Tasmanian indie-pop artist Nuria has just released her debut album, the aptly titled Alive. Regular readers of the AU will have noticed I am a fan of the Tasmanian musician, having featured several of her singles over the past year; many of which feature on this new album.
In many ways Alive is an album built on momentum, with Nuria edging closer and closer to LP territory, with each fresh single release. Whilst, many of the tracks on the album have had single releases, it doesn’t damage the overall album experience. In fact, their placement and ordering in the album, perhaps offers the listener with a fresh perspective on those previously released tracks.
To celebrate the album’s release, Nuria has kindly put together this song-by-song walkthrough of the album. So, press play, and read on as Nuria talks about each of the album’s nine tracks in turn, offering insights into their meaning, themes and creation.
This is the feature single of the album. A song about those first feelings of love and passion we experience in our youth and that crazy feeling of being so alive. That intensity of feeling fascinates me and sort of sums up a lot of what this debut album is about. As with the other tracks on the album I did the songwriting, piano and vocal recording and basic production in my home caravan- studio and sent it off for finessing to either Alice Springs based producer Dave Crowe or Sydney based producer Isaac Bradbury. This one was a Dave Crowe special.
This is a song about nights out, desire and the craving of human touch. Sometimes our romantic obsessions can feel as intoxicating as a drug, making the blood in our body hot, making us want to be so close to someone we could literally crawl inside their skin if we knew how. There’s something primal and universal and awesome about that.
This idea started from the story of a Tasmanian figure whose public dancing and expression lead to his arrest and tragic end. It explores the constraints our society puts on us and how to face up to those constraints, be honest and proud about who we are and how we feel. I had a lot of fun working with a group of dancers to create the associated music video which illustrates the power in human expression and showing the outside world the depths of who we are.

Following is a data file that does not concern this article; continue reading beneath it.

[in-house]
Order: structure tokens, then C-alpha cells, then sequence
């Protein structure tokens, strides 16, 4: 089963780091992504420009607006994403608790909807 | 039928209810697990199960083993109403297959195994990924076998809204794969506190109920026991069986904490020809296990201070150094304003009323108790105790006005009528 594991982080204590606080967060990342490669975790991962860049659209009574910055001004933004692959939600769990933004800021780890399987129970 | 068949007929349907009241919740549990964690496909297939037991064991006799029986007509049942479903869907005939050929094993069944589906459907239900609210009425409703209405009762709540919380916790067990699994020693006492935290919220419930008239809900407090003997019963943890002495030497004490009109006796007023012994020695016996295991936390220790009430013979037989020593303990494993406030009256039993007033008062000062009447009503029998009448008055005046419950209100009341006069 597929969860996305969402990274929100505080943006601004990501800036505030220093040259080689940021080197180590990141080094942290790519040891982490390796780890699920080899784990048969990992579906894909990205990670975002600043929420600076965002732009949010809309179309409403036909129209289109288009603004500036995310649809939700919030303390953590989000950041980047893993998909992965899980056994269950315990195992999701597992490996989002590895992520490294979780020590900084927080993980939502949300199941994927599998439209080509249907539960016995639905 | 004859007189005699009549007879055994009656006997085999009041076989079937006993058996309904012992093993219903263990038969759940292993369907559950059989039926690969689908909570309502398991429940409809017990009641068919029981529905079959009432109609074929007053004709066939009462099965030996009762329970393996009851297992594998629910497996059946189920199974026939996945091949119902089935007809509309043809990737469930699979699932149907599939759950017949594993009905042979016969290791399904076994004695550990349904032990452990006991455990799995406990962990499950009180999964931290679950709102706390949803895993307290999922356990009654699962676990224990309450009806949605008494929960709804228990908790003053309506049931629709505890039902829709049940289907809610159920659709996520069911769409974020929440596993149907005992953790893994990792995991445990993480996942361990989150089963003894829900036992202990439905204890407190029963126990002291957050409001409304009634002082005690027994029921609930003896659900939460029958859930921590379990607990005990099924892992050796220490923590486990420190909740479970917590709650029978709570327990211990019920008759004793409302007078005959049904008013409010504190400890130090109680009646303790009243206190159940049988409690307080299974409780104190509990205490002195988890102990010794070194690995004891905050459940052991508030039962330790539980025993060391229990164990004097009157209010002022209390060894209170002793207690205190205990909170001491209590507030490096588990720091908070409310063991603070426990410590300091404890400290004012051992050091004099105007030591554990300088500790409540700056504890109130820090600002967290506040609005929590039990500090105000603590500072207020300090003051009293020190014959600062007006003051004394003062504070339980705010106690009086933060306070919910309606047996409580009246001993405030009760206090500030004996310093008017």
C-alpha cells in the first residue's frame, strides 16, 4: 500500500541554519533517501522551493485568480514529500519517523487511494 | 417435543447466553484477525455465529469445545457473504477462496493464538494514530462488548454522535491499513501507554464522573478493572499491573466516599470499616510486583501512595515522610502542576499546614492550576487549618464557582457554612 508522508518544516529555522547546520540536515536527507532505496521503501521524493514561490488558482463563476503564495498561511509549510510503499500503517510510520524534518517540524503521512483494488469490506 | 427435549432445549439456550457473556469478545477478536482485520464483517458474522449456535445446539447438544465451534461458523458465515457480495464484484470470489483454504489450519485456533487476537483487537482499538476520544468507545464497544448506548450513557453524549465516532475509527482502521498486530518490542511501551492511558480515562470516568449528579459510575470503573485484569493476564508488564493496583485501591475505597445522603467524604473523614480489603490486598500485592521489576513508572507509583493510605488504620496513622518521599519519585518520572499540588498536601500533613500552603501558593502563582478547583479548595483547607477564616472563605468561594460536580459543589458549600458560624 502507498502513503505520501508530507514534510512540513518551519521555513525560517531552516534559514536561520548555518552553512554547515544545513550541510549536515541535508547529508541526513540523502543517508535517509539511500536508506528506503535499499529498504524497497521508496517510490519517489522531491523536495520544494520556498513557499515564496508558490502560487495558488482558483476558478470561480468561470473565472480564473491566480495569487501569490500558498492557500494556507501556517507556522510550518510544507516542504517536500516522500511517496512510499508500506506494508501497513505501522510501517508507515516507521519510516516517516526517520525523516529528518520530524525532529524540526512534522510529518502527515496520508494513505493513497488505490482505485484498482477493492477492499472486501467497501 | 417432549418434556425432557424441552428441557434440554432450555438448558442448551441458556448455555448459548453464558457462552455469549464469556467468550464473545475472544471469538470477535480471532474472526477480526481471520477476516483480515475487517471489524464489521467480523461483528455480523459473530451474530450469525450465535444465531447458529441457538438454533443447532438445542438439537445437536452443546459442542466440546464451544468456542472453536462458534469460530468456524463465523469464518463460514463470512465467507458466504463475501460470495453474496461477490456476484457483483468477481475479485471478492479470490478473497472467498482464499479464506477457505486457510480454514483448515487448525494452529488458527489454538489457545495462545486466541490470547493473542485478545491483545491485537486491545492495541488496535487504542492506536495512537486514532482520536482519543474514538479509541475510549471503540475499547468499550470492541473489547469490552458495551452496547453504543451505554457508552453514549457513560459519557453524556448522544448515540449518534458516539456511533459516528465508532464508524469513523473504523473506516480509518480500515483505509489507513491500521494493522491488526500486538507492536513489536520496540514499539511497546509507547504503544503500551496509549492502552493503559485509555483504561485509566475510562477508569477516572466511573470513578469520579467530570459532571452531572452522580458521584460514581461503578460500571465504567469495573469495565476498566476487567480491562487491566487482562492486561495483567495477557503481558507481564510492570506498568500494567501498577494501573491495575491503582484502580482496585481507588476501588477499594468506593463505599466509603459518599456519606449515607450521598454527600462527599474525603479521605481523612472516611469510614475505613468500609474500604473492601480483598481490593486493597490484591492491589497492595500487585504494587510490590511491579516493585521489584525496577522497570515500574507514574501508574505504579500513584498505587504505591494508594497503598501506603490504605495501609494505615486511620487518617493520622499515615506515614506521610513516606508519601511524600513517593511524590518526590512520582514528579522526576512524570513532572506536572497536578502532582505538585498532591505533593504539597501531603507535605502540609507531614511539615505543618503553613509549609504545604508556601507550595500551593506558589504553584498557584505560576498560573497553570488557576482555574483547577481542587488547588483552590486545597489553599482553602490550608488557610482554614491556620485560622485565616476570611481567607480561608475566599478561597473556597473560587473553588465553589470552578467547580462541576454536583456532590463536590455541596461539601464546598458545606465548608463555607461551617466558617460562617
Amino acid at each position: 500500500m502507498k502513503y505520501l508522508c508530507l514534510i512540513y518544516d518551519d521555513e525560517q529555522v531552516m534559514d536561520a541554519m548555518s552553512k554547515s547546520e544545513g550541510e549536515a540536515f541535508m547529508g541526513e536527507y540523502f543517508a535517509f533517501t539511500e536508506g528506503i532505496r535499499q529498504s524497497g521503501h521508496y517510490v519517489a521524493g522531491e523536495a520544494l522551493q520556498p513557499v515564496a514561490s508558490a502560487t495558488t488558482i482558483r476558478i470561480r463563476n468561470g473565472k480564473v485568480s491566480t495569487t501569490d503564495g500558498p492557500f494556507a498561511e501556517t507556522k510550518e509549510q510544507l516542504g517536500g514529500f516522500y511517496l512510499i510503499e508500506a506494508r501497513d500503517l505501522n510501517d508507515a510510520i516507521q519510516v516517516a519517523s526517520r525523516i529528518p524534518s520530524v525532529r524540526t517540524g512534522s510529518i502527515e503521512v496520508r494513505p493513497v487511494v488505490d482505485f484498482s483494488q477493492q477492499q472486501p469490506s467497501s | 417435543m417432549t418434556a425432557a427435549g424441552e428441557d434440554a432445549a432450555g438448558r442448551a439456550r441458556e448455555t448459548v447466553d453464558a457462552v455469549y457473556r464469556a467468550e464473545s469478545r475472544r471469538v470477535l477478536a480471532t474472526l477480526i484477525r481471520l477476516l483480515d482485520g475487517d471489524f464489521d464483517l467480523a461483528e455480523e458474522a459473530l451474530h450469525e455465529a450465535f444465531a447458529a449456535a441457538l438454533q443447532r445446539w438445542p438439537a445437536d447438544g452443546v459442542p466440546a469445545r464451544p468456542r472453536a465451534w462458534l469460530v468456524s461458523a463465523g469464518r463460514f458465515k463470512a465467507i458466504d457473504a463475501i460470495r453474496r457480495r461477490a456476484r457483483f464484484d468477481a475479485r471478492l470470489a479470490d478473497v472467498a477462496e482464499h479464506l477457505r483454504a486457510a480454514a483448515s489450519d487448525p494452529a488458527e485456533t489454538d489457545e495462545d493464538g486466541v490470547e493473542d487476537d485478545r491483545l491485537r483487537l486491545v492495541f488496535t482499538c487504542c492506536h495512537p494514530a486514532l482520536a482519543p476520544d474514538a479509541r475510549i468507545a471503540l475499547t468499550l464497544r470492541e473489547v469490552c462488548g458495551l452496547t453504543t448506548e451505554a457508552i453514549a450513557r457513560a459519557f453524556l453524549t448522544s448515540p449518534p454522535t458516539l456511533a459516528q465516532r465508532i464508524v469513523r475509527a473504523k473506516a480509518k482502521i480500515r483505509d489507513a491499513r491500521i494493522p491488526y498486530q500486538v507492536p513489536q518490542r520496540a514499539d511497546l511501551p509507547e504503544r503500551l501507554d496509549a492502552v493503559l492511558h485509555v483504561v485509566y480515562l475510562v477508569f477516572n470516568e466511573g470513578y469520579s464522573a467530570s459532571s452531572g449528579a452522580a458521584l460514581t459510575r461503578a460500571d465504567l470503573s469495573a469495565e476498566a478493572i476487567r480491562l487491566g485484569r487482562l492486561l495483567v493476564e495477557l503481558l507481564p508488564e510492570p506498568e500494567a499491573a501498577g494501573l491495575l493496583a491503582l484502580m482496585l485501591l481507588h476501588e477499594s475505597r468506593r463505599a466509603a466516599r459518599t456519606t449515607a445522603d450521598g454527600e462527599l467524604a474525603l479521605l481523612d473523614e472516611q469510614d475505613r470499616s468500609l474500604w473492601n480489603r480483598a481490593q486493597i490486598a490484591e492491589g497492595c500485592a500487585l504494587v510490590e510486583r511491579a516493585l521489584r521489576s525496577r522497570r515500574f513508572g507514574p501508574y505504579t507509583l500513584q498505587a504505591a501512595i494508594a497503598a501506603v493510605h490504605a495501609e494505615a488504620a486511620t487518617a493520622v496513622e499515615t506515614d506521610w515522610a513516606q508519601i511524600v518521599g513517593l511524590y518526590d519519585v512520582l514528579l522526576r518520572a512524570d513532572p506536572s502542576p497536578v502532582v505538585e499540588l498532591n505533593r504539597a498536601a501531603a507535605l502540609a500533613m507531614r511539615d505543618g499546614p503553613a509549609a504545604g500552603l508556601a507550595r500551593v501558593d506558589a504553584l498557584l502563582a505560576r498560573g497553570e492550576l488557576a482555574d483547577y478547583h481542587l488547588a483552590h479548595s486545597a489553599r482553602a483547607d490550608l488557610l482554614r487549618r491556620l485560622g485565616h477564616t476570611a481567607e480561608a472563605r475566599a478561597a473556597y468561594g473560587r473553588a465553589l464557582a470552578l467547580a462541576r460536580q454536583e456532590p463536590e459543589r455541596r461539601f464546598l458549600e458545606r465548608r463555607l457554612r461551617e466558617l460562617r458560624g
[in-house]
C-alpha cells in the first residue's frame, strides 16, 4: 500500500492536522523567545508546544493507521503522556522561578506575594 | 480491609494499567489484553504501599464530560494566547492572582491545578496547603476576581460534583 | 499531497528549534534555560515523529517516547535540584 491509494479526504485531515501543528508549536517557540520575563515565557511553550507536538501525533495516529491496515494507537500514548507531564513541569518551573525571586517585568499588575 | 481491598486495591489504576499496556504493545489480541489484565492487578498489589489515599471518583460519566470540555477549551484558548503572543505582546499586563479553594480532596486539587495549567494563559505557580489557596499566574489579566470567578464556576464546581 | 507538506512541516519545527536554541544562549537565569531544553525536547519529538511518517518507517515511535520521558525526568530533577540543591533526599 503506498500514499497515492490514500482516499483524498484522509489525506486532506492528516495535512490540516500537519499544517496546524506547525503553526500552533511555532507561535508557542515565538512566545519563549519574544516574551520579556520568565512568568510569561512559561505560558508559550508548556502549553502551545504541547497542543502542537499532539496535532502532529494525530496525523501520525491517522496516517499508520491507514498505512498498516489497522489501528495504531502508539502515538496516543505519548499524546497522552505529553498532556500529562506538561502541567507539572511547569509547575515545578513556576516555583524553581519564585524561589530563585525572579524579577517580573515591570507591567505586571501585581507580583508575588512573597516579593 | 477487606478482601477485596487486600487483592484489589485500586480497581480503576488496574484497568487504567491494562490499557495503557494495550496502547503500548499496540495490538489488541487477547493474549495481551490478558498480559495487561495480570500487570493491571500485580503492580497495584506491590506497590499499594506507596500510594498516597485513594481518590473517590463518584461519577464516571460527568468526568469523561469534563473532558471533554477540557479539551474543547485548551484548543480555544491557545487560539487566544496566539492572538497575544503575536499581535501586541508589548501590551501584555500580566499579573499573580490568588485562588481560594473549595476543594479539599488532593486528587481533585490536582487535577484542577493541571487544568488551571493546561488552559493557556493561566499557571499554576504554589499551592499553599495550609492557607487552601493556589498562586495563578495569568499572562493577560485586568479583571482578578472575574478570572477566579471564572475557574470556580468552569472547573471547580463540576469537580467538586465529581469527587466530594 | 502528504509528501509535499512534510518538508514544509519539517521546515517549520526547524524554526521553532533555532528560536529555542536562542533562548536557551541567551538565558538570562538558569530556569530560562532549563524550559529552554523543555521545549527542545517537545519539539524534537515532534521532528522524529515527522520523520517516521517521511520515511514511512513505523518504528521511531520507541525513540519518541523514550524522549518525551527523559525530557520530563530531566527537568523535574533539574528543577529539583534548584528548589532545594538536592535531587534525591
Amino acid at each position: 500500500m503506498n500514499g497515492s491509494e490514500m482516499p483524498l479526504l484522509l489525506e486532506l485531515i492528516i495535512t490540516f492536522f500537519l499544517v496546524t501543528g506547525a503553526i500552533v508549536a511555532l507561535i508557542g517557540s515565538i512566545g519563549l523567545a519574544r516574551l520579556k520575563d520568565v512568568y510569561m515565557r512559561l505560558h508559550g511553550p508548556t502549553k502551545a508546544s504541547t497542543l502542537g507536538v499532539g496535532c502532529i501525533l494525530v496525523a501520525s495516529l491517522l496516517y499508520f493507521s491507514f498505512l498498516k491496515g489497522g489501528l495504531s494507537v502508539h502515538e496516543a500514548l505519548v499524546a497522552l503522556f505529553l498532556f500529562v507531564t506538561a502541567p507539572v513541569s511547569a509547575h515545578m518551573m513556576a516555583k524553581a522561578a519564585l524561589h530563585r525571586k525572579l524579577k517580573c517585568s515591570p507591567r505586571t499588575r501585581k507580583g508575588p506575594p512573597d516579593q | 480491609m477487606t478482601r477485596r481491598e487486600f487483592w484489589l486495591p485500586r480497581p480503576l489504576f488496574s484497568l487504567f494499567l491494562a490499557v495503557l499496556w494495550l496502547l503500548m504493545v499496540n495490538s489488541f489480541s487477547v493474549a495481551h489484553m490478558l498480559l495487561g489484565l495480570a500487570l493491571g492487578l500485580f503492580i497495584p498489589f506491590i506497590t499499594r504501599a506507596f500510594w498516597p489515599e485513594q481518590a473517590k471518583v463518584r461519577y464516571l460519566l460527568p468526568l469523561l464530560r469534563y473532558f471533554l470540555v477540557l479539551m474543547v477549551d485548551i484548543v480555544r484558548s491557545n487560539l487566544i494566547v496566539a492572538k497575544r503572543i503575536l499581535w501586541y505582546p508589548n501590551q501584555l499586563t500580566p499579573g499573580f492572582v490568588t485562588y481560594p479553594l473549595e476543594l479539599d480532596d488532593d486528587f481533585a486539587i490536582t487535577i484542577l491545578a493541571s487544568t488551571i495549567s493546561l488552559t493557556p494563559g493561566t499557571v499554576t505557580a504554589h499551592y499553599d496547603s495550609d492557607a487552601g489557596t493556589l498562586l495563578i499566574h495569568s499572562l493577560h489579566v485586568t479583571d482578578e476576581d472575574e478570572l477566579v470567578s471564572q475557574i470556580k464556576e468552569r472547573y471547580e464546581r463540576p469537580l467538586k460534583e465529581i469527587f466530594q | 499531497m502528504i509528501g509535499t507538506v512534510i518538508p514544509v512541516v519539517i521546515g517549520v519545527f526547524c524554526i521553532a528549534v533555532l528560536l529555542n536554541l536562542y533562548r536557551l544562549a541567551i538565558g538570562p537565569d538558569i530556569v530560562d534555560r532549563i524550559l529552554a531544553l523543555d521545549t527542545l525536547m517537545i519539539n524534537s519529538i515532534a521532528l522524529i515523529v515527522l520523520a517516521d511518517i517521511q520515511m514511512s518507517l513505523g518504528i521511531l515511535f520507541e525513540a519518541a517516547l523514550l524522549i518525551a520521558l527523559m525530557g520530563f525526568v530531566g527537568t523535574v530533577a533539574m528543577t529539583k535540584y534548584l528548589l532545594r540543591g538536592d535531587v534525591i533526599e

I remember when I was a little girl how the world had a kind of magical quality. Things seemed assured, dependable. This song explores how the years take away this innocent view, how life shows us of its fragility and precarious nature and how I try to navigate my new world while holding on to some of that childlike wonder.
I wrote this song after a particularly heated argument in the car. Two people trying to stay in harmony hit moments of discord that sometimes feel hard to move past. I remember putting my headphones on and dissolving into the sound and it made me reflect on the crazy way we can lose ourselves in music. Could we channel the discord between two people into sound waves until we are only music?
This is a song about letting go of someone you’ve loved. Sometimes even when you know you have to go your seperate ways it can feel impossible. I can still feel the ache I felt all those years ago from parting with the first person I’d ever loved. And while “we are not ours to be owning” — a part of me will always feel theirs and a part of them will always feel mine. I originally wrote this song about ten years ago but had never done anything with it. When I started exploring the new soundscape of Nuria this was the first one I wanted to develop and went on to be the first single I released.
This is a deeply personal song that reaches out to a loved one in a dark place. Sometimes a person who is struggling can be almost unreachable. How do we reach them? How do we show them what to hold on for? And what for them would be enough to hold on for? It’s a bittersweet ballad of love and questioning, shedding light on the dark but ever present subject of mental illness and suicide.
This is a kind of ode to love and the crazy power of it. How love can bring us out of darknesses, bring us joy and carry us through the unknown. I reflected on the ultimate unknown — my own mortality — and I was struck by how much safer I would feel facing that unknown in the arms of a loved one. And I thought, “Wow, what more could love be than this?”
“What Will Become Of Us?”
This is a little tribute to 2020 and the strange year it’s been. I wrote this during isolation while I was reflecting on different times throughout my life where I’ve felt alone or isolated. And I realised how much of our lives we usually live alone and how there has been something kind of beautiful and uniting in sharing this challenge together.
For those of you in Tasmania, you can catch her at Hobart’s The Fern Tree Tavern, tomorrow for Songs From The Mountain. For more information head HERE.